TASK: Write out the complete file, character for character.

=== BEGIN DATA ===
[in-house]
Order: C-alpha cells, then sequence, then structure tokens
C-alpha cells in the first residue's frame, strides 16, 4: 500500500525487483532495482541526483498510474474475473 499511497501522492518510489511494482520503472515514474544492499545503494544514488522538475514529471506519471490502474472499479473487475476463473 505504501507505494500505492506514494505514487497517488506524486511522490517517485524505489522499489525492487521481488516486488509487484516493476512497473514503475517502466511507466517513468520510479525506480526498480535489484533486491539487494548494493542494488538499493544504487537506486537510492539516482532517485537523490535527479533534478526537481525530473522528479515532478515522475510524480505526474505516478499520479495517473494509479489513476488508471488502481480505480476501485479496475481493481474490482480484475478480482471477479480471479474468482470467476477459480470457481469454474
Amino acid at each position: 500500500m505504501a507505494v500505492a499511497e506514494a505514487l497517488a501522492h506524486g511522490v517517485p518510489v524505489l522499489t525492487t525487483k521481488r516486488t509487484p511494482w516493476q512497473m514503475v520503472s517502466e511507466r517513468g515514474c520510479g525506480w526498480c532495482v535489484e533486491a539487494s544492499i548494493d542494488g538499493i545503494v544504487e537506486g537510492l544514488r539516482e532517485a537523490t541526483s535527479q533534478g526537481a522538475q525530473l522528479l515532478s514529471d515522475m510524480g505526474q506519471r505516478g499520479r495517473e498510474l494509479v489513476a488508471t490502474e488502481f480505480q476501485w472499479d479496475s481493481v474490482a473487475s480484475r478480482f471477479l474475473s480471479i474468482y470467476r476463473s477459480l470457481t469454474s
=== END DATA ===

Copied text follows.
[in-house]
Order: C-alpha cells, then sequence, then structure tokens
C-alpha cells in the first residue's frame, strides 16, 4: 500500500525487483532495482541526483498510474474475473 499511497501522492518510489511494482520503472515514474544492499545503494544514488522538475514529471506519471490502474472499479473487475476463473 505504501507505494500505492506514494505514487497517488506524486511522490517517485524505489522499489525492487521481488516486488509487484516493476512497473514503475517502466511507466517513468520510479525506480526498480535489484533486491539487494548494493542494488538499493544504487537506486537510492539516482532517485537523490535527479533534478526537481525530473522528479515532478515522475510524480505526474505516478499520479495517473494509479489513476488508471488502481480505480476501485479496475481493481474490482480484475478480482471477479480471479474468482470467476477459480470457481469454474
Amino acid at each position: 500500500m505504501a507505494v500505492a499511497e506514494a505514487l497517488a501522492h506524486g511522490v517517485p518510489v524505489l522499489t525492487t525487483k521481488r516486488t509487484p511494482w516493476q512497473m514503475v520503472s517502466e511507466r517513468g515514474c520510479g525506480w526498480c532495482v535489484e533486491a539487494s544492499i548494493d542494488g538499493i545503494v544504487e537506486g537510492l544514488r539516482e532517485a537523490t541526483s535527479q533534478g526537481a522538475q525530473l522528479l515532478s514529471d515522475m510524480g505526474q506519471r505516478g499520479r495517473e498510474l494509479v489513476a488508471t490502474e488502481f480505480q476501485w472499479d479496475s481493481v474490482a473487475s480484475r478480482f471477479l474475473s480471479i474468482y470467476r476463473s477459480l470457481t469454474s